Who do you think of when you think of “disciple”? I think of a lot of holy and wise men and women and all the Saints: People of great sacrifice, humility, compassion – people who pick up their cross and follow Jesus. of course, I also think of the 12 apostles. They were hand-picked by Jesus. They were the first disciples. They should be the model of discipleship. But, to be honest, had I been Jesus (not that I’m going to put myself in that category), I would not have chosen those guys as disciples. At least not the way they are described in the Gospel of Mark (which we've been reading every Sunday this Liturgical Year).
The Gospel of Mark can be divided into two main sections: The public ministry of Jesus; and the road to Calvary. These two sections are divided geographically: The first part takes place almost entirely in the north of Israel, in the Galilee region. This is where Nazareth, Capernaum and the Sea of Galilee are. This is where Jesus grew up and where all the apostles were from. The second part takes place in Jerusalem: the triumphal entry, the cleansing of the temple, the last supper, the agony in the garden, the betrayal and the passion, death and resurrection. All that takes place in Jerusalem. And the transition between these two sections happens as Jesus and his disciples, literally walk all the way from the northernmost point, Caesarea Philippi some 200kms down to Jerusalem, which is in the south. And this journey to Jerusalem is very much a transition from Jesus’ public ministry of healing, teaching and nourishing people to what had to happen on the Cross. This is where we've been in the Gospel of Mark for the last three weeks and we’re going to be here until the end of October (From 7:22-10:52). During this journey, three times Jesus tells the disciples what has to happen, but the disciples just don’t get it.
Peter shows great faith at the beginning of that journey at Caesarea Philippi with his proclamation of faith, when Jesus asks “who do you say that I am?” Peter responds, “You are the Christ,” and not two seconds later when Jesus tells them that he has to be handed over to the authorities, suffer and die, Peter rebukes him and Jesus calls him Satan.
During this journey we also see the disciples not letting the children come to Jesus and the disciples arguing about who of them is the greatest. They can’t cast out a demon and can’t figure out why and James and John ask Jesus if they can sit at his right and left in Heaven.Then John tries to stop someone else who is casting out demons in Christ's name because he’s not one of their group. To all of this, I imagine Jesus saying, “really?”
But it's comforting to know that this has been human nature since the beginning. We hear in the Book of Numbers that Moses was dealing with the same issue. Moses complains to God that he can’t handle all the Israelites by himself and God tells him to select 70 men, elders in the community to help him. He says to take them to the Tent – that’s the Tabernacle, where the Ark of the Covenant was kept – and God would take some of the Spirit that was on Moses and put it on the 70 elders. So they go to the Tent and God sends his Spirit upon the elders and they begin to prophecy for a bit and then they stop. But two of them, Eldad and Medad, had not gone to the Tent, they stayed in the Camp, they still received the Spirit and began to prophesy and they continued to prophesy. Joshua tells Moses that Eldad and Medad are prophesying but they didn’t go to the Tent and asks if they stop them. Moses says, “Would that all God’s people were Prophets and that the Lord would put his spirit on them.” (Numbers 11:29)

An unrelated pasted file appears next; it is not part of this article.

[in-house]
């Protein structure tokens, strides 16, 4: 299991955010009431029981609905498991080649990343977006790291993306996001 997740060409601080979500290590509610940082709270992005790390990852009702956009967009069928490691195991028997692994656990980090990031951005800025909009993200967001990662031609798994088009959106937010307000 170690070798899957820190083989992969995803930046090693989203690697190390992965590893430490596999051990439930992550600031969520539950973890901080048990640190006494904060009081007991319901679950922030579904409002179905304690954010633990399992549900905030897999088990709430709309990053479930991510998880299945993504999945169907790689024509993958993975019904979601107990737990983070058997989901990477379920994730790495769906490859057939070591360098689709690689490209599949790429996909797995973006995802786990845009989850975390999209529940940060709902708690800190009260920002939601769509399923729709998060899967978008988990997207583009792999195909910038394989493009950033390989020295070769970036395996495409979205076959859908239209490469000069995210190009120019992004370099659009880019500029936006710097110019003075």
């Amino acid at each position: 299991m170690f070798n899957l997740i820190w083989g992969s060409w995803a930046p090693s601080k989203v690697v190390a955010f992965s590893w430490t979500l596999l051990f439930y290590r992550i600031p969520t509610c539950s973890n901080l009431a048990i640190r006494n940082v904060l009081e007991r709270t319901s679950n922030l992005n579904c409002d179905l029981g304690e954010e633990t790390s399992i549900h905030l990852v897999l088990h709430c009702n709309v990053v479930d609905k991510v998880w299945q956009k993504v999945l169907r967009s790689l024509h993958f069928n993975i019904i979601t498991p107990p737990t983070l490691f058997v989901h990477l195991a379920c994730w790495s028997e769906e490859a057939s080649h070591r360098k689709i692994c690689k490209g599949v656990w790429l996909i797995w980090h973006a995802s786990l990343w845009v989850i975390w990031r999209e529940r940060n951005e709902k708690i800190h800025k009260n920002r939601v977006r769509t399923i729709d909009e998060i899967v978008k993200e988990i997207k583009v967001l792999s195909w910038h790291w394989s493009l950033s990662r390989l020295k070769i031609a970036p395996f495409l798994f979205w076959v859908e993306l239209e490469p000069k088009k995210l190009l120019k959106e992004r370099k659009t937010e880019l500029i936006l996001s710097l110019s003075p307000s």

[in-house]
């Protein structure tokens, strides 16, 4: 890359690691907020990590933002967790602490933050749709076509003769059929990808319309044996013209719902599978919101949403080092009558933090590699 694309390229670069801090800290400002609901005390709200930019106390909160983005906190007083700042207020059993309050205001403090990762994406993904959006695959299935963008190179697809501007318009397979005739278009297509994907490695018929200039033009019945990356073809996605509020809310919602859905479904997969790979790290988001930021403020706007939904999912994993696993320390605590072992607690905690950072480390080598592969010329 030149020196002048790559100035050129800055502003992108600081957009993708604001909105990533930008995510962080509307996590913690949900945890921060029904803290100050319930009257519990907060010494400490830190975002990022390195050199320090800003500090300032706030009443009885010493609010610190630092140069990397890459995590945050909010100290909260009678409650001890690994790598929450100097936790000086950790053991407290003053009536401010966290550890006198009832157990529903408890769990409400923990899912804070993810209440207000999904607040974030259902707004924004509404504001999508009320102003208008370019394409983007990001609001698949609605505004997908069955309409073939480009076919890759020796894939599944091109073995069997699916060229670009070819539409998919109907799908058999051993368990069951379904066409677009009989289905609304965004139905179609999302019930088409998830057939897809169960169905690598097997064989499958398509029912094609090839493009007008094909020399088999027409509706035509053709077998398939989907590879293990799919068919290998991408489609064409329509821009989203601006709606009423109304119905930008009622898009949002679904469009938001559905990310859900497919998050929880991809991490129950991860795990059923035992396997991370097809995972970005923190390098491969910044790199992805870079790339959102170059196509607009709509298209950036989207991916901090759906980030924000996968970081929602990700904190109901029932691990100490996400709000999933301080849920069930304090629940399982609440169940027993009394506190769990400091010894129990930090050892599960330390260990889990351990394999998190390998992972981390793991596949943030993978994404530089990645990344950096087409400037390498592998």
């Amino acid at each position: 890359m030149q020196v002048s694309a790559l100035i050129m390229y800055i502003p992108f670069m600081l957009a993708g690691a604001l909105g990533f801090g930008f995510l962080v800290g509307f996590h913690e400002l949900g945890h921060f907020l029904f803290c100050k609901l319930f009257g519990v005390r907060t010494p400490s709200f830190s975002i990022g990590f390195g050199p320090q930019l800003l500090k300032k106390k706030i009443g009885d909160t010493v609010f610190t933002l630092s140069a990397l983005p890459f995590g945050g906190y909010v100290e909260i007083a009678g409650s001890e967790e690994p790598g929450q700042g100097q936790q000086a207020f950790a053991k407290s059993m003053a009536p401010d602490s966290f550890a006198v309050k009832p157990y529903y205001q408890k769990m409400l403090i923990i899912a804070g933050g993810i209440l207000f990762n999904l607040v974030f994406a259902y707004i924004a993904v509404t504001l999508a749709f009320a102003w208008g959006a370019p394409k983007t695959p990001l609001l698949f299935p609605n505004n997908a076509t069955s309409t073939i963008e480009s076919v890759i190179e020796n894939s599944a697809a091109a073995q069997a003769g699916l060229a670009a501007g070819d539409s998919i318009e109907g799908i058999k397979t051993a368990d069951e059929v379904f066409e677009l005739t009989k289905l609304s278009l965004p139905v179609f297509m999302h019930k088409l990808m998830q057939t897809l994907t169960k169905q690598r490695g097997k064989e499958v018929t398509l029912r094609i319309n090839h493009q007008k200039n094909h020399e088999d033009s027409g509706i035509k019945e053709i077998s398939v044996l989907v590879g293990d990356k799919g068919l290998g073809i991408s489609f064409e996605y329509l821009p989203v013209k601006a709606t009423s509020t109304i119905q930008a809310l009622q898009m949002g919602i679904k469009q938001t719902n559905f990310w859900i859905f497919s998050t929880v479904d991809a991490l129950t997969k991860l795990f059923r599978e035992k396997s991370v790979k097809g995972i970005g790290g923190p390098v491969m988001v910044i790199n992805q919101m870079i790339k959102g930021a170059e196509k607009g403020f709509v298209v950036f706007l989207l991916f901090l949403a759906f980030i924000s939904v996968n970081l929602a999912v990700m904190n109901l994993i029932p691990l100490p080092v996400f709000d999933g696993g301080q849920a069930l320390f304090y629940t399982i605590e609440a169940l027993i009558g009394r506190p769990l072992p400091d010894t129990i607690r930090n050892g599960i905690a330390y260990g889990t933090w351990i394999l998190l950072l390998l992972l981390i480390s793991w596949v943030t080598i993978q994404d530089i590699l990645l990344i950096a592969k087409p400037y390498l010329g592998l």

Aren’t we the same? Proud, insecure, jealous and petty? At home, at work, at school, in our clubs and Parish groups? We don’t want to go to a particular social justice event because they are not “pro-life”, or to a worship event because they are not Catholic. Really? Jesus says that if we truly are Christian, we’re all on the same team. And if we feel that we are not good enough because we struggle with humility and jealousy and we don’t understand the Cross, we’re in good company, ‘cause that’s exactly where the 12 apostles were on the road to Jerusalem. If they were chosen as disciples, so can we be. God calls everyone. We don’t need to be perfect to be disciples, we just need to have faith.
And yes, faith is a gift. We have to pray for it. We have to ask for it. But having faith doesn’t mean that we don’t have doubts or that we understand everything the Church teaches. To be faithful disciples means that we’re in the Church, trying. If you're still not sure, The Letter of St. James (which we have been reading all month) is a great reminder that we show our faith through our works.
Who do I think of when I think of disciples? I think of you. Not because you’re perfect, but because you’re not perfect. You’re just like me, struggling just have to have faith. This is why Pope Benedict XVI has decreed a year of Faith to begin on October 11. It will begin on the 50th anniversary of the opening of the 2nd Vatican Council and end on November 24, 2013, which is the 20th anniversary of the promulgation of the Catechism of the Catholic Church.
The Holy Father said that he hopes that this year of faith will inspire in all believers “the aspiration to profess the faith in fullness and with renewed conviction, with confidence and hope.” Just as in the previous years of St. Paul and for Priests, there will be many activities and events in all Parishes and throughout all dioceses to commemorate the year of Faith. I hope all of you can participate.
So this is going to be a great year for us to work on our Faith, so we can be better disciples. Not to be perfect, but like the 12 apostles who were scared and confused and who didn’t understand. They struggled with jealousy and pride, but who gave their all to follow Christ.
That’s the kind of disciple that I can be. So can you.